MOSCOW (AFP) - President Vladimir Putin on Tuesday (Nov 24) branded the downing by Turkey of a Russian warplane on the Syrian border a "stab in the back" committed by "accomplices of terrorists" and warned of serious consequences for bilateral ties.
The shooting down of the fighter plane was "a stab in the back committed by accomplices of terrorists," Putin said at a meeting with Jordanian King Abdullah II in the Black Sea resort of Sochi.
"I cannot call what happened today anything else," said a visibly furious Putin.
He insisted that the plane was flying over Syrian territory and did not pose any threat to Turkey. “Our plane was shot down on Syrian territory by an air-to-air missile from an F-16. It fell on Syrian territory 4 kilometres from the Turkish border. It was flying at 6,000 metres and 1 kilometre from Turkish territory when it was attacked.”
That contradicted Turkey’s assertion that the aircraft had been warned multiple times that it was straying into Turkish airspace before it was shot down.
Putin said Russian pilots and planes had in no way threatened Turkey, but had merely been carrying out their duty to fight ISIS militants inside Syria.
“We will of course analyse everything that happened and today’s tragic events will have serious consequences for Russo-Turkish relations,” he said.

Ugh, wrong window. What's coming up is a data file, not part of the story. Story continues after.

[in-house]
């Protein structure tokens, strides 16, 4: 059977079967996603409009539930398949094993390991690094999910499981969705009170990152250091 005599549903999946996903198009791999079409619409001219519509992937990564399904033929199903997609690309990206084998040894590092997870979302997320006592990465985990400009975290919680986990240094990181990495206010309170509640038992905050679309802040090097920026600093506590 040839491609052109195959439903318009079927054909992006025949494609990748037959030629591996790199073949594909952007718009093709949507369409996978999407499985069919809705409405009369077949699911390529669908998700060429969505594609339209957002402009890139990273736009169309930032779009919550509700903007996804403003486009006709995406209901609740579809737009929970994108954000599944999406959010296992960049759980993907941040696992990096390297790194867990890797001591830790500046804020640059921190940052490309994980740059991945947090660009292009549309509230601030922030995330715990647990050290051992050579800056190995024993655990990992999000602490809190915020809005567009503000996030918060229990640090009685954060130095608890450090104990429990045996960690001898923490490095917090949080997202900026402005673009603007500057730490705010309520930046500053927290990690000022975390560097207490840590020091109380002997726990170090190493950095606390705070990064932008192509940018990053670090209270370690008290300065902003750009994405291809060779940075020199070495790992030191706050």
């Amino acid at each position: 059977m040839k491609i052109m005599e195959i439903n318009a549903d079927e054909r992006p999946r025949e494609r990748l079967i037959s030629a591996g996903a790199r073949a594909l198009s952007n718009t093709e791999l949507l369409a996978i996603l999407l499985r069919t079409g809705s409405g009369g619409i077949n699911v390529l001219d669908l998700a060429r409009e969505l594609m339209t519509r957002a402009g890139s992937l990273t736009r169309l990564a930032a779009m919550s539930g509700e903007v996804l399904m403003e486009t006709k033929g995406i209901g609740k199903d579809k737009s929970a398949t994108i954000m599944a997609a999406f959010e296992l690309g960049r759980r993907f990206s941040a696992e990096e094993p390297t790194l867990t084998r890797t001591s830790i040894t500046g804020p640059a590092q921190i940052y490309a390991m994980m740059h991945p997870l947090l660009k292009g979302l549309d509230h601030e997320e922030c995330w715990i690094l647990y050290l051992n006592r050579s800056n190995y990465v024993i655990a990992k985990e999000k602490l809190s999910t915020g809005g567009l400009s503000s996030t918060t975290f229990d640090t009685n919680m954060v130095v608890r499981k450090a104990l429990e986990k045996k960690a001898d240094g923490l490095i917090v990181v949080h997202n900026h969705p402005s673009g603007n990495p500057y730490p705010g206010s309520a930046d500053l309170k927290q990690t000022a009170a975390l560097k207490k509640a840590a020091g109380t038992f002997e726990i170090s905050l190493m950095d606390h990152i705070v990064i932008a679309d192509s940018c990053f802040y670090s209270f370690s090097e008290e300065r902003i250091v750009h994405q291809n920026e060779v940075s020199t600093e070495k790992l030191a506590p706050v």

“We established a long time ago that large quantities of oil and oil products from territory captured by Islamic State have been arriving on Turkish territory,” he added, saying that was how militants had been funding themselves.
“And now we get stabbed in our back and our planes, which are fighting terrorism, are struck. This despite the fact that we signed an agreement with our American partners to warn each other about air-to-air incidents and Turkey ... announced it was allegedly fighting against terrorism as part of the US coalition.”
If ISIS militants earned hundreds of millions of dollars from trading oil and enjoyed the protection of the armed forces “of entire governments” no wonder, said Putin, they behaved so boldly.
Turkey is one of the most popular holiday destinations for Russians, and the two countries enjoy active diplomatic relations.
Foreign Minister Sergei Lavrov is due to visit Turkey on Wednesday, in a trip arranged before the incident, while Turkish President Tayyip Erdogan is scheduled to visit Russia for talks with Putin in December.
Putin expressed anger at Turkey’s decision to convene a meeting of Nato to discuss the incident, suggesting Ankara should instead have swiftly tried to contact Moscow.
“It’s as if we shot down a Turkish plane rather than them shooting down one of ours. What do they want? To put Nato at Islamic State’s disposal? We will never tolerate such crimes like the one committed today.”